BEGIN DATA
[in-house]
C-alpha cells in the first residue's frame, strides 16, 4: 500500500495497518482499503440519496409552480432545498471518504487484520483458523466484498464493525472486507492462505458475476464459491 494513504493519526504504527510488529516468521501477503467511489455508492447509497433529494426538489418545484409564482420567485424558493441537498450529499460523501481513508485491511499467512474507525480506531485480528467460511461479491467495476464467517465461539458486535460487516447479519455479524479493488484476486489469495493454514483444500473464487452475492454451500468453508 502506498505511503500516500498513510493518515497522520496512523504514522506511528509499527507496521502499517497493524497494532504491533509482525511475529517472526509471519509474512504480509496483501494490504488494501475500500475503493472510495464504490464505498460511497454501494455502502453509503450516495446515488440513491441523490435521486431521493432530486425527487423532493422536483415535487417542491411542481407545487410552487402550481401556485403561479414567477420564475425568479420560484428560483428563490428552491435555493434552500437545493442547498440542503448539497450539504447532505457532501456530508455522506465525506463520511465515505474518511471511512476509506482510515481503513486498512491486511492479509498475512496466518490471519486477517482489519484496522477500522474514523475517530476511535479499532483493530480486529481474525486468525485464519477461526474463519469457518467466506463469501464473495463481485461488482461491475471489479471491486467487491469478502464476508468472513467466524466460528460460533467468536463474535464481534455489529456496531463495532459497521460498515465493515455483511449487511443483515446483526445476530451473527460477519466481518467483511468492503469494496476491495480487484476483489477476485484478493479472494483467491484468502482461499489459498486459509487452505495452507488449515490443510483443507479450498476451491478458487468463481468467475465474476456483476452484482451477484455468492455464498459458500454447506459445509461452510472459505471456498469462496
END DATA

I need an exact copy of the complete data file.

[in-house]
C-alpha cells in the first residue's frame, strides 16, 4: 500500500495497518482499503440519496409552480432545498471518504487484520483458523466484498464493525472486507492462505458475476464459491 494513504493519526504504527510488529516468521501477503467511489455508492447509497433529494426538489418545484409564482420567485424558493441537498450529499460523501481513508485491511499467512474507525480506531485480528467460511461479491467495476464467517465461539458486535460487516447479519455479524479493488484476486489469495493454514483444500473464487452475492454451500468453508 502506498505511503500516500498513510493518515497522520496512523504514522506511528509499527507496521502499517497493524497494532504491533509482525511475529517472526509471519509474512504480509496483501494490504488494501475500500475503493472510495464504490464505498460511497454501494455502502453509503450516495446515488440513491441523490435521486431521493432530486425527487423532493422536483415535487417542491411542481407545487410552487402550481401556485403561479414567477420564475425568479420560484428560483428563490428552491435555493434552500437545493442547498440542503448539497450539504447532505457532501456530508455522506465525506463520511465515505474518511471511512476509506482510515481503513486498512491486511492479509498475512496466518490471519486477517482489519484496522477500522474514523475517530476511535479499532483493530480486529481474525486468525485464519477461526474463519469457518467466506463469501464473495463481485461488482461491475471489479471491486467487491469478502464476508468472513467466524466460528460460533467468536463474535464481534455489529456496531463495532459497521460498515465493515455483511449487511443483515446483526445476530451473527460477519466481518467483511468492503469494496476491495480487484476483489477476485484478493479472494483467491484468502482461499489459498486459509487452505495452507488449515490443510483443507479450498476451491478458487468463481468467475465474476456483476452484482451477484455468492455464498459458500454447506459445509461452510472459505471456498469462496